EUGENE, Ore. – Voters could see measures on the 2020 ballot that attempt to reform Oregon’s Public Employee Retirement System.
Former Gov. Ted Kulongoski, a Democrat; and former state Sen. Chris Telfer, a Bend Republican, are leading the charge.
But the director of a public employees union disagrees on whether the proposals will lead to any solutions.
This is the latest effort in Oregon to try to rein in the runaway costs of the PERS system.
Telfer said those costs have risen to about $1,500 a year per household in Oregon, as state and local governments scramble to pay their obligations to current and future retirees.
“In another few years at 2025 it’s going to be $2,200,” she said, “so we just kind of have to stop the bleeding.”
The initiatives propose to transfer some of the costs to public employees themselves.
One measure gives new hires the option of going with a 401K-type of plan where employees contribute 6 percent, or join the regular pension system.
The second would have the legislature study the 401K option and mandate employee cost sharing become part of the system.
The proposals already face opposition from public employee union leadership.
“Both of these ballot measures, they don’t solve the real problem,” said Stacy Chamberlain, executive director of Oregon AFSCME. “They don’t bring down the unfunded liability.”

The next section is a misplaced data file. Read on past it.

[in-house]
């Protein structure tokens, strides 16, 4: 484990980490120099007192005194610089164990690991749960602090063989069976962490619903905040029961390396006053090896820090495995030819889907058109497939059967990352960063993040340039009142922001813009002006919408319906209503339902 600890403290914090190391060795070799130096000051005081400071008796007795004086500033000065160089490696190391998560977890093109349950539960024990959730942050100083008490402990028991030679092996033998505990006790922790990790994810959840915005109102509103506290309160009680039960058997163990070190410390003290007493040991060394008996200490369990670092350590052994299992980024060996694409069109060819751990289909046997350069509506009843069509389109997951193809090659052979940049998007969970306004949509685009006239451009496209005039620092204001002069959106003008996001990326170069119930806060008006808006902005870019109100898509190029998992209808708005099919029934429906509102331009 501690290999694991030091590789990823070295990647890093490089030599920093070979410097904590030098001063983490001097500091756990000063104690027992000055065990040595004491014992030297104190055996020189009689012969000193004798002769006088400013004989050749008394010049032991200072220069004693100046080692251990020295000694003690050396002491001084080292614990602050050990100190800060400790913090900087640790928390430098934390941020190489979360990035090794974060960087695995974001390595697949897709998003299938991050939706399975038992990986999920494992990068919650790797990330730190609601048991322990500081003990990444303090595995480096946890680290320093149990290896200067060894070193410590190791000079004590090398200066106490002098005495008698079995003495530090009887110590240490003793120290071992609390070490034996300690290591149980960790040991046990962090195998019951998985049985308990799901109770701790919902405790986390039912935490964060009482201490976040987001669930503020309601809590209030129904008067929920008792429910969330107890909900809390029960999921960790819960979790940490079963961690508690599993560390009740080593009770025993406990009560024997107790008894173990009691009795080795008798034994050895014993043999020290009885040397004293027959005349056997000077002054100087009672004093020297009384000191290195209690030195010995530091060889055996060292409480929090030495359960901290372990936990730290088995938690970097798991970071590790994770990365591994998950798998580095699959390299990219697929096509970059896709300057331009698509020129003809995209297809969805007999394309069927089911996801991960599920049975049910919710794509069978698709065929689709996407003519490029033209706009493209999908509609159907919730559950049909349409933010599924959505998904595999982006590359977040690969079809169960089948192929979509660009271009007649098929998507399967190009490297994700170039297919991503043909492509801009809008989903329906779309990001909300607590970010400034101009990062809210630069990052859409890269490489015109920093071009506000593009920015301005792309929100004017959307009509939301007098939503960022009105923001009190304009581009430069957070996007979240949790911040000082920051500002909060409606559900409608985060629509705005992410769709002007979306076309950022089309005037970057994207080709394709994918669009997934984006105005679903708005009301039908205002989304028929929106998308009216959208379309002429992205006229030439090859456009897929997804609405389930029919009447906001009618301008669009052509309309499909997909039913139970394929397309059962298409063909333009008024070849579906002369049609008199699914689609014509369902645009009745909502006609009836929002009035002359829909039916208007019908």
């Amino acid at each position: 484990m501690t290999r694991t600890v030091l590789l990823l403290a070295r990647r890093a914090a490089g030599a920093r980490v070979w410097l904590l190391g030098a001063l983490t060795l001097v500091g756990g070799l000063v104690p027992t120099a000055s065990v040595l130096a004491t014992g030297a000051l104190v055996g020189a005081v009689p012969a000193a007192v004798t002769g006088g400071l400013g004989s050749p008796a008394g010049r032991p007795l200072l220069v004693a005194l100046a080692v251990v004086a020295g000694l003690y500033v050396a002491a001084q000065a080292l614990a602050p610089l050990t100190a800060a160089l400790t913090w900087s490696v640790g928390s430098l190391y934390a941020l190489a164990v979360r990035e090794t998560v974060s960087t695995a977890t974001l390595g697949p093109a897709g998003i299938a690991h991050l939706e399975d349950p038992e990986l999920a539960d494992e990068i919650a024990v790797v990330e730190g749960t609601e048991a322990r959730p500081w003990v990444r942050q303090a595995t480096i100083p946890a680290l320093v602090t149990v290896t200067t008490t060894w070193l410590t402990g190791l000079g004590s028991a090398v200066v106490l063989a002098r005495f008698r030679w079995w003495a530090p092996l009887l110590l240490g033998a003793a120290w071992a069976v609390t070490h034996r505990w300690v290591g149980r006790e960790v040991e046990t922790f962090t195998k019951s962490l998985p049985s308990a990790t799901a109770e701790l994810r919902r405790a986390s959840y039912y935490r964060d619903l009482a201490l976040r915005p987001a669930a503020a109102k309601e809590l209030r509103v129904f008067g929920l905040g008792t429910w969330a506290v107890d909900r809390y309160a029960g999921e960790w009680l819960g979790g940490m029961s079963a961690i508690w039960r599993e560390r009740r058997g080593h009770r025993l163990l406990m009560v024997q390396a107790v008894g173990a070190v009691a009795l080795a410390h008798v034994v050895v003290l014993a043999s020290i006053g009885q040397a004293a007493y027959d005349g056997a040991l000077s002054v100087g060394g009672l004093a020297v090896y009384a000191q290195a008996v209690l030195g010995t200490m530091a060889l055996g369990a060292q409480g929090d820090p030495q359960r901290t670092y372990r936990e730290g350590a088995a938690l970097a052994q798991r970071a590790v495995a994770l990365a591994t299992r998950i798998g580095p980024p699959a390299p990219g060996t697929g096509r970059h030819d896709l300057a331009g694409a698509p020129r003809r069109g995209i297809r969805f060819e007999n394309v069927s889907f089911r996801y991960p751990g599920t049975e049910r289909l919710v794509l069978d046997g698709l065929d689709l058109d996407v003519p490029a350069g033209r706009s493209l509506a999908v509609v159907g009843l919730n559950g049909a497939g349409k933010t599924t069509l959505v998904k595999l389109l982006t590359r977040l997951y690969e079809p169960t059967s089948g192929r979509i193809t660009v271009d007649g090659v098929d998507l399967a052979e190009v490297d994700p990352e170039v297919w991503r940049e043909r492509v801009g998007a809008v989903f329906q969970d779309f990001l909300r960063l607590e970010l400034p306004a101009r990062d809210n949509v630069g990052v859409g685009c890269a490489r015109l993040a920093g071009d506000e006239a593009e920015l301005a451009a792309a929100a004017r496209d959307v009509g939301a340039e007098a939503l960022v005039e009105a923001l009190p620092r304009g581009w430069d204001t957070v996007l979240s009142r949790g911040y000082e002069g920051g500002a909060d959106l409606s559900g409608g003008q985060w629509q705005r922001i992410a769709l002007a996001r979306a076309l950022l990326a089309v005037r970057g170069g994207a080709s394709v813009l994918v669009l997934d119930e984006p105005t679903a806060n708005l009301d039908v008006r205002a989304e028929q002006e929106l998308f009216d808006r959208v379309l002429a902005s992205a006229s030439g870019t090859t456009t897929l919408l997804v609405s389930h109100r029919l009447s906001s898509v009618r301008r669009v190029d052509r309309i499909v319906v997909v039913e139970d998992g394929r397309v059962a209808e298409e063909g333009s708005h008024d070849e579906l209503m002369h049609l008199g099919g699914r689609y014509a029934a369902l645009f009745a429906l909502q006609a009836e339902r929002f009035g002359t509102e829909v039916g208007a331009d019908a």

That unfunded liability is nearly $27 billion, a rising tab for school districts and other public employers – as well as taxpayers.
“Many of those dollars go to fund that PERS unfunded liability,” Telfer said, “and they’re not getting into the classroom.”
Absent these 2 initiatives that may or may not make the ballot, what can lawmakers do to attack this huge unfunded liability?
“I think that the first thing to do is really treat it as a debt,” Chamberlain with AFSCME said.
The state also needs to get more entities to pay their fair share, she added.
“We have corporations in the state that pay zero dollars in taxes,” the union leader said, “and we believe that corporations, good corporations, need to invest in our communities.”
Initiative petitioners have until July 2020 to collect enough signatures to put one or both ballots on the November 2020 ballot.